Gregg, a longtime legislator and accomplished negotiator, has served in the Senate since 1993. Before that, he served two terms as governor and represented the state in Congress from 1981 to 1989.
He was born into a political family — his father, Hugh Gregg, was New Hampshire’s governor from 1953 to 1955.
The 61-year-old senator has a reputation as a fiscal conservative.
“Judd is famous, or infamous, depending on your perspective, on Capitol Hill, for his strict fiscal discipline,” President Obama said when introducing Gregg as the commerce nominee at the White House.
Listen to Obama’s announcement about Gregg:
Gregg has a moderate record on some social issues. He voted against the Federal Marriage Amendment, has supported funding for stem cell research and has voted in favor of some gun-control laws. However, his record on abortion rights is staunchly conservative.
He also has a reputation as a trusted behind-the-scenes adviser to Senate leaders, according to Politico.com.
“It’s a huge loss for the Senate. His institutional knowledge, political savvy and financial expertise are irreplaceable,” Sen. Susan Collins, R-Maine, told Politico.
In the Senate, Gregg has been the Budget Committee chairman and a member of the Appropriations panel.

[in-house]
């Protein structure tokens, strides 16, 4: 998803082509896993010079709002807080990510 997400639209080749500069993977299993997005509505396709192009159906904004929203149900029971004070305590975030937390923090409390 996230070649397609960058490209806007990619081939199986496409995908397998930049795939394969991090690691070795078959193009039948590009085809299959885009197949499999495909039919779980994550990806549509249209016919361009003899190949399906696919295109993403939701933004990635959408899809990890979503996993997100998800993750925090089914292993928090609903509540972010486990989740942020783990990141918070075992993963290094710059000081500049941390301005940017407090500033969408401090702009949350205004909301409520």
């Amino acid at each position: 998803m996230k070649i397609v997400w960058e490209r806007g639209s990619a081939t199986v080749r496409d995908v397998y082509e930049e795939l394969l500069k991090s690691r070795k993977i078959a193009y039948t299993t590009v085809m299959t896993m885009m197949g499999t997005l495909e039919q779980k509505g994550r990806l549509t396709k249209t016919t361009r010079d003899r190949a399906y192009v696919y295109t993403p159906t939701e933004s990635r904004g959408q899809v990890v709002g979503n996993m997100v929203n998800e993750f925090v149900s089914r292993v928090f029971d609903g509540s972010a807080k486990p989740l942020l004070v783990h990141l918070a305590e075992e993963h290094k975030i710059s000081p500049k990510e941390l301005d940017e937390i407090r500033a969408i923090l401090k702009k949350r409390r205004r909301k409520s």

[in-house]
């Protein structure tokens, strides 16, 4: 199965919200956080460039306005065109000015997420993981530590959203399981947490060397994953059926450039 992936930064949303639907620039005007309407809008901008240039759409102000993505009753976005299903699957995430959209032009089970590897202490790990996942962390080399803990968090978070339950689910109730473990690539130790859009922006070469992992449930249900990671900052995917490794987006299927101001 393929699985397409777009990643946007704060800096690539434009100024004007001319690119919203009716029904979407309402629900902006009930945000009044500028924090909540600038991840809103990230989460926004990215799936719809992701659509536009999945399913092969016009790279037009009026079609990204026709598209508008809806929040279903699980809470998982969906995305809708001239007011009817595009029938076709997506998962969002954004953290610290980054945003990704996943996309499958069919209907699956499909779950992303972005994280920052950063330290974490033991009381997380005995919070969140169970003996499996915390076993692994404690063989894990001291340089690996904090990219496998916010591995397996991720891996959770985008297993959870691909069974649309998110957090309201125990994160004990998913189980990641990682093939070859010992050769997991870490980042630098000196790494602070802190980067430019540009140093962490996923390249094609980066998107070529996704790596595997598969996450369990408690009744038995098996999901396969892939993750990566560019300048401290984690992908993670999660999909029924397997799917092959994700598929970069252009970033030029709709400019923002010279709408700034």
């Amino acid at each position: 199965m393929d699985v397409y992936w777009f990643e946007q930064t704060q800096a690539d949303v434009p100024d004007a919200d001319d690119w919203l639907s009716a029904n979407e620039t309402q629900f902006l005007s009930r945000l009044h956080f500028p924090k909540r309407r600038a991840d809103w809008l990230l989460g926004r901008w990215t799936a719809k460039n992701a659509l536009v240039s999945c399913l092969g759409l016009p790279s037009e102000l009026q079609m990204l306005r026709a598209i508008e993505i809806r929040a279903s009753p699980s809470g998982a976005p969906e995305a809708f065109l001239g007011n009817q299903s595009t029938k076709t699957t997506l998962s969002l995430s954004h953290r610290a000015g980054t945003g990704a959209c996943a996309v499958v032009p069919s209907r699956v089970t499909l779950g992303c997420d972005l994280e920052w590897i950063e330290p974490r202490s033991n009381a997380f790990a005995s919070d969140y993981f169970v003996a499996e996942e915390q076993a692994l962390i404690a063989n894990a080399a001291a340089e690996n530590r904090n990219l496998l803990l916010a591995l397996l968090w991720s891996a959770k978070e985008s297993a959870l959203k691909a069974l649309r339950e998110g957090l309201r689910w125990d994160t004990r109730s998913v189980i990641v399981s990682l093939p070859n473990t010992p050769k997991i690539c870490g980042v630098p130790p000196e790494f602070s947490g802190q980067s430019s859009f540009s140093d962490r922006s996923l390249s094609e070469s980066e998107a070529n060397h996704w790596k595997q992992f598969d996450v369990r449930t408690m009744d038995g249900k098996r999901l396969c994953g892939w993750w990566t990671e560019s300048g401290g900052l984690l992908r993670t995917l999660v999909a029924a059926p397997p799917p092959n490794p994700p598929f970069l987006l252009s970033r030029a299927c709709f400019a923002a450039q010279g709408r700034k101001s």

Last fall he worked to build Republican support for the Treasury’s financial rescue package, and in January he worked with the Obama administration to build support for a measure to release the second $350 billion half of the package.
And President Obama may be hoping that Gregg will bring some good luck to the new administration: In 2005, the senator won more than $850,000 with a Powerball ticket he bought at a Washington, DC convenience store.
If confirmed, Gregg would join fellow Republicans Defense Secretary Robert Gates and Transportation Secretary Ray LaHood, a former member of the House of Representatives, in the Cabinet.
Judd could play a key role in selling the president’s nearly $900 billion stimulus package to skeptical members of his party.
“Judd is a master of reaching across the aisle to get things done,” President Obama said of his pick.
“He will be an outstanding addition to the depth and experience of my economic team, a trusted voice in my cabinet, and an able and persuasive ambassador for industry who makes it known to the world that America is open for business,” he said.
“This is not a time for partisanship,” Gregg said of his nomination to the commerce post. “This is not a time when we should stand in our ideological corners and shout. This is a time to govern, and govern well.”
In January, Mr. Obama’s first pick for commerce secretary, New Mexico Governor Bill Richardson, withdrew in the face of a legal inquiry.
Richardson denied any wrongdoing in connection with the inquiry of a California-based financial company that had done business with the New Mexico state government.
Gregg had said he would not take the Cabinet job if it pushed Obama’s Democrats closer to the 60-seat mark in the Senate, thereby allowing them to pass laws more easily. The governor of New Hampshire has signaled that he will fill his seat with a Republican.
If confirmed by the Senate, Gregg would take over a Commerce Department tasked not just with job creation, but also with conducting the 2010 Census. The department includes the Patent and Trademark Office and the National Oceanic and Atmospheric Administration.